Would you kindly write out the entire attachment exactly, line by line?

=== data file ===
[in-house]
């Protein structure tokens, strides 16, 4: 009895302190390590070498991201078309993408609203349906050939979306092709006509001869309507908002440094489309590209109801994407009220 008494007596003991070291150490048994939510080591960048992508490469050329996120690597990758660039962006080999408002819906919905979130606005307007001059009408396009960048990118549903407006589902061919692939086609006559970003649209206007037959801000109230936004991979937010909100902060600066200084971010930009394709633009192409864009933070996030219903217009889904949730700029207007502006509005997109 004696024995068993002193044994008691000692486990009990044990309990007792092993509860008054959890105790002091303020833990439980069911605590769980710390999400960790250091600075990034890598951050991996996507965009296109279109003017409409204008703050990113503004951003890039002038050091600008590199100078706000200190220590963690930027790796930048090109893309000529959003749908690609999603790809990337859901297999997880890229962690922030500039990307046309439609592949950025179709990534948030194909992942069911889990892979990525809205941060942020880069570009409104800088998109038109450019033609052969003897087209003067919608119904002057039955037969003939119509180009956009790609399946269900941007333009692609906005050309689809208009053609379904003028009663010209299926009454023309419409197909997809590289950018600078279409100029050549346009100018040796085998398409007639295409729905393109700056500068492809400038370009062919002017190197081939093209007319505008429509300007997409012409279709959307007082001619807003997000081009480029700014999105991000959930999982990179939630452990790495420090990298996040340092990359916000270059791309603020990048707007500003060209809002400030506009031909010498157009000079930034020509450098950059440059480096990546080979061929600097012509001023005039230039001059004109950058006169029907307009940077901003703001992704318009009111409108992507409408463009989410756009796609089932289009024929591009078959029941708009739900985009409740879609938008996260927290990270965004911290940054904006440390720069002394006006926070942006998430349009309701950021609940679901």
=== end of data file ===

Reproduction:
[in-house]
């Protein structure tokens, strides 16, 4: 009895302190390590070498991201078309993408609203349906050939979306092709006509001869309507908002440094489309590209109801994407009220 008494007596003991070291150490048994939510080591960048992508490469050329996120690597990758660039962006080999408002819906919905979130606005307007001059009408396009960048990118549903407006589902061919692939086609006559970003649209206007037959801000109230936004991979937010909100902060600066200084971010930009394709633009192409864009933070996030219903217009889904949730700029207007502006509005997109 004696024995068993002193044994008691000692486990009990044990309990007792092993509860008054959890105790002091303020833990439980069911605590769980710390999400960790250091600075990034890598951050991996996507965009296109279109003017409409204008703050990113503004951003890039002038050091600008590199100078706000200190220590963690930027790796930048090109893309000529959003749908690609999603790809990337859901297999997880890229962690922030500039990307046309439609592949950025179709990534948030194909992942069911889990892979990525809205941060942020880069570009409104800088998109038109450019033609052969003897087209003067919608119904002057039955037969003939119509180009956009790609399946269900941007333009692609906005050309689809208009053609379904003028009663010209299926009454023309419409197909997809590289950018600078279409100029050549346009100018040796085998398409007639295409729905393109700056500068492809400038370009062919002017190197081939093209007319505008429509300007997409012409279709959307007082001619807003997000081009480029700014999105991000959930999982990179939630452990790495420090990298996040340092990359916000270059791309603020990048707007500003060209809002400030506009031909010498157009000079930034020509450098950059440059480096990546080979061929600097012509001023005039230039001059004109950058006169029907307009940077901003703001992704318009009111409108992507409408463009989410756009796609089932289009024929591009078959029941708009739900985009409740879609938008996260927290990270965004911290940054904006440390720069002394006006926070942006998430349009309701950021609940679901």